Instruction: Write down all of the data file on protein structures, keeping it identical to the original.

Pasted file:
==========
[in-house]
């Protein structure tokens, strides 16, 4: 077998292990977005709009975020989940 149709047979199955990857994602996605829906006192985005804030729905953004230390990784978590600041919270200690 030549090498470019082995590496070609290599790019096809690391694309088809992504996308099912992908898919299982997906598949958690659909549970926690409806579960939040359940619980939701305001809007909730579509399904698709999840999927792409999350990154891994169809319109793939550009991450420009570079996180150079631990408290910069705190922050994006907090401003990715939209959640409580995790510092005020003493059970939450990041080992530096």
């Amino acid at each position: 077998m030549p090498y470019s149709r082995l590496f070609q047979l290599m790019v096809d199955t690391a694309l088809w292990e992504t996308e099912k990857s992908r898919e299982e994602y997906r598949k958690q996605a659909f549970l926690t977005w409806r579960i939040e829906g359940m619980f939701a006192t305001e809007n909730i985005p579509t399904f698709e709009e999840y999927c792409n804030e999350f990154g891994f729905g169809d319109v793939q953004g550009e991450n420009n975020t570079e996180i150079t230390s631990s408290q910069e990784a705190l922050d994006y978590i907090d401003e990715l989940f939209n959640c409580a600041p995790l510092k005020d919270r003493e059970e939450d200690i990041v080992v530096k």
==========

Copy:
[in-house]
């Protein structure tokens, strides 16, 4: 077998292990977005709009975020989940 149709047979199955990857994602996605829906006192985005804030729905953004230390990784978590600041919270200690 030549090498470019082995590496070609290599790019096809690391694309088809992504996308099912992908898919299982997906598949958690659909549970926690409806579960939040359940619980939701305001809007909730579509399904698709999840999927792409999350990154891994169809319109793939550009991450420009570079996180150079631990408290910069705190922050994006907090401003990715939209959640409580995790510092005020003493059970939450990041080992530096």
């Amino acid at each position: 077998m030549p090498y470019s149709r082995l590496f070609q047979l290599m790019v096809d199955t690391a694309l088809w292990e992504t996308e099912k990857s992908r898919e299982e994602y997906r598949k958690q996605a659909f549970l926690t977005w409806r579960i939040e829906g359940m619980f939701a006192t305001e809007n909730i985005p579509t399904f698709e709009e999840y999927c792409n804030e999350f990154g891994f729905g169809d319109v793939q953004g550009e991450n420009n975020t570079e996180i150079t230390s631990s408290q910069e990784a705190l922050d994006y978590i907090d401003e990715l989940f939209n959640c409580a600041p995790l510092k005020d919270r003493e059970e939450d200690i990041v080992v530096k």